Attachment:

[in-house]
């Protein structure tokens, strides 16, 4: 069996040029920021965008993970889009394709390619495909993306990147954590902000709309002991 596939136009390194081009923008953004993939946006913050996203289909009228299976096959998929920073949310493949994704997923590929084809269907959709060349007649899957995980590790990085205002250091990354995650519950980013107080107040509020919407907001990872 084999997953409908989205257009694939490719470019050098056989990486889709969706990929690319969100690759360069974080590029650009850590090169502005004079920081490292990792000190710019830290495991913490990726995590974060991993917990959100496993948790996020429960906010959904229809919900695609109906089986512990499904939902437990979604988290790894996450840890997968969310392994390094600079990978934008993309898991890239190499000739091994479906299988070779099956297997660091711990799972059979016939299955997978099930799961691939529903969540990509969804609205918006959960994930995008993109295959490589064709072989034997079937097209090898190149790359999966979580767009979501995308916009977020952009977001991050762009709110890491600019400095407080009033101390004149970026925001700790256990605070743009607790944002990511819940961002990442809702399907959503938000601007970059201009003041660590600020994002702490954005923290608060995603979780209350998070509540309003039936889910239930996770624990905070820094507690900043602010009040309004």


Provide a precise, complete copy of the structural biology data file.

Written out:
[in-house]
């Protein structure tokens, strides 16, 4: 069996040029920021965008993970889009394709390619495909993306990147954590902000709309002991 596939136009390194081009923008953004993939946006913050996203289909009228299976096959998929920073949310493949994704997923590929084809269907959709060349007649899957995980590790990085205002250091990354995650519950980013107080107040509020919407907001990872 084999997953409908989205257009694939490719470019050098056989990486889709969706990929690319969100690759360069974080590029650009850590090169502005004079920081490292990792000190710019830290495991913490990726995590974060991993917990959100496993948790996020429960906010959904229809919900695609109906089986512990499904939902437990979604988290790894996450840890997968969310392994390094600079990978934008993309898991890239190499000739091994479906299988070779099956297997660091711990799972059979016939299955997978099930799961691939529903969540990509969804609205918006959960994930995008993109295959490589064709072989034997079937097209090898190149790359999966979580767009979501995308916009977020952009977001991050762009709110890491600019400095407080009033101390004149970026925001700790256990605070743009607790944002990511819940961002990442809702399907959503938000601007970059201009003041660590600020994002702490954005923290608060995603979780209350998070509540309003039936889910239930996770624990905070820094507690900043602010009040309004």